Wednesday, December 8, 2010

The Circle of Life- and the shapes in-between

When one thinks of the historical ‘bases’ in the game of life, the bases are often represented by birth, marriage, reproduction, and the home plate of death- with the reoccurring ‘high-five’ birthday celebrations along the way.  Over the past month I have attended and been a part of a few events celebrating and remembering these traditional stepping stones.

In an A-Rod/Texiera first-third double play, my neighbor Mary had her third child, Selvin Jr.  Celebrating new life and a legacy for the parents, Selvin Jr. is a healthy and happy baby and seems to be getting bigger each day I see him.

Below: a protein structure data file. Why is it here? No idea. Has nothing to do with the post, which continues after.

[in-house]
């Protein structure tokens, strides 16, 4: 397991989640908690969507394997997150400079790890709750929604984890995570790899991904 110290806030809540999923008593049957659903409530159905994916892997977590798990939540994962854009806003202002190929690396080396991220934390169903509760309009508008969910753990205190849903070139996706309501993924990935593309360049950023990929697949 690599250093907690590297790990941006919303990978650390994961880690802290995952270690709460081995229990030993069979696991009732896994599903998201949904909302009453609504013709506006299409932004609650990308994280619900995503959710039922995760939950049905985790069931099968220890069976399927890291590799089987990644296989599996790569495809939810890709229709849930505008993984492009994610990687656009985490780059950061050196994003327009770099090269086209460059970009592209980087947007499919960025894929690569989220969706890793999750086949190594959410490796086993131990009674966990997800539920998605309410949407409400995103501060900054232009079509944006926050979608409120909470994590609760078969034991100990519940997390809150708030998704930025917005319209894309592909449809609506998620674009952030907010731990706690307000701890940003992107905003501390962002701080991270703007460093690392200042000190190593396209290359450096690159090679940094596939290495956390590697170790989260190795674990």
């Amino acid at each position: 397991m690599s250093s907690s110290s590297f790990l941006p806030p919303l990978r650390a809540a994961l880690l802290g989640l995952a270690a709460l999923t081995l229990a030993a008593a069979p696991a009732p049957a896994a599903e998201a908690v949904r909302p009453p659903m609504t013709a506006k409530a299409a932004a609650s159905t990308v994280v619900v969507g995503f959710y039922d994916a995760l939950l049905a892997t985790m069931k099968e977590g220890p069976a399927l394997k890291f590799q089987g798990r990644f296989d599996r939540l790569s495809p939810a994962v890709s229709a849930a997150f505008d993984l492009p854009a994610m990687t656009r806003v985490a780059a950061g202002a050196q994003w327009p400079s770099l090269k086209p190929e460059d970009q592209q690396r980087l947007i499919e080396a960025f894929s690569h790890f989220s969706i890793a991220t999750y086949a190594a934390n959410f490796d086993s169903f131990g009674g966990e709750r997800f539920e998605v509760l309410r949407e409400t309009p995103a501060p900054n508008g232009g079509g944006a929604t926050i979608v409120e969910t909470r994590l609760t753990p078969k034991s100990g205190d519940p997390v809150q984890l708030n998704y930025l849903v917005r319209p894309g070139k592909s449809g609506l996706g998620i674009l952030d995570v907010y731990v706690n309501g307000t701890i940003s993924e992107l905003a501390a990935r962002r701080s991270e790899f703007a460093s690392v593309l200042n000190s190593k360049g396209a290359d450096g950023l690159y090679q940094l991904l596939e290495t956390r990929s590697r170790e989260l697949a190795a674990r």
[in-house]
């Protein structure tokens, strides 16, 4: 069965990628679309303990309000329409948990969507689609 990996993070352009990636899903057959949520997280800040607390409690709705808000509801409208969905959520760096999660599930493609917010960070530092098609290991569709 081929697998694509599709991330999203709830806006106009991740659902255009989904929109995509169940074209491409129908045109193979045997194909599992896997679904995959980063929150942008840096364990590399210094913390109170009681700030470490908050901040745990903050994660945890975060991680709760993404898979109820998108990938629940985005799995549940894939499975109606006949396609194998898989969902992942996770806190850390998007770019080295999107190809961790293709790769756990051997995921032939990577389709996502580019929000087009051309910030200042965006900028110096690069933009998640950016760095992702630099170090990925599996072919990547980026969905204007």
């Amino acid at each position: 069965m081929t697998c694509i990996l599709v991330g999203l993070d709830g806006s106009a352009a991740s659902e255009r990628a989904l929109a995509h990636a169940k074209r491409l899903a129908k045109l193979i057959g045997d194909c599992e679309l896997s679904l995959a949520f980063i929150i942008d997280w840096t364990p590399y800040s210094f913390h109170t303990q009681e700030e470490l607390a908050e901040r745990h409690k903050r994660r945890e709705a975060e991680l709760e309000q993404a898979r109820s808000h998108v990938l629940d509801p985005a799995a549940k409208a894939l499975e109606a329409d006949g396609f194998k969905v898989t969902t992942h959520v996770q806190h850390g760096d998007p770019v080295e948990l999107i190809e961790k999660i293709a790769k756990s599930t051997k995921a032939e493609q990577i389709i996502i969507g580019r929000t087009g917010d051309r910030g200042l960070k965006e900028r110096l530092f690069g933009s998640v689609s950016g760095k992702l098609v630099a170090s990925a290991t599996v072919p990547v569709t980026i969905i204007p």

Besides birth, the only other unavoidable passing in life is death.  In memory of an important figure in the community who passed three years back, a mass and luncheon were held two Saturdays passed.  Having been the father of: the wife of the first PC volunteer in Chirrepec, Kamille’s neighbor and landlord, and ten children, it was evident the importance and respect this man  held within the community.  The gathering included ‘q’, a traditional chicken dish, tortillas, tamales, tea with cardamom, a full band, and handful of marimbas.  Christmas songs were even played.  Jingle Bells in Q’eqchi on the marimba was my Peace Corps equivalent of the warm feeling of hearing Mariah Carey’s ‘All I Want for Christmas is you’ for the first time in the car and knowing the holidays are around the corner.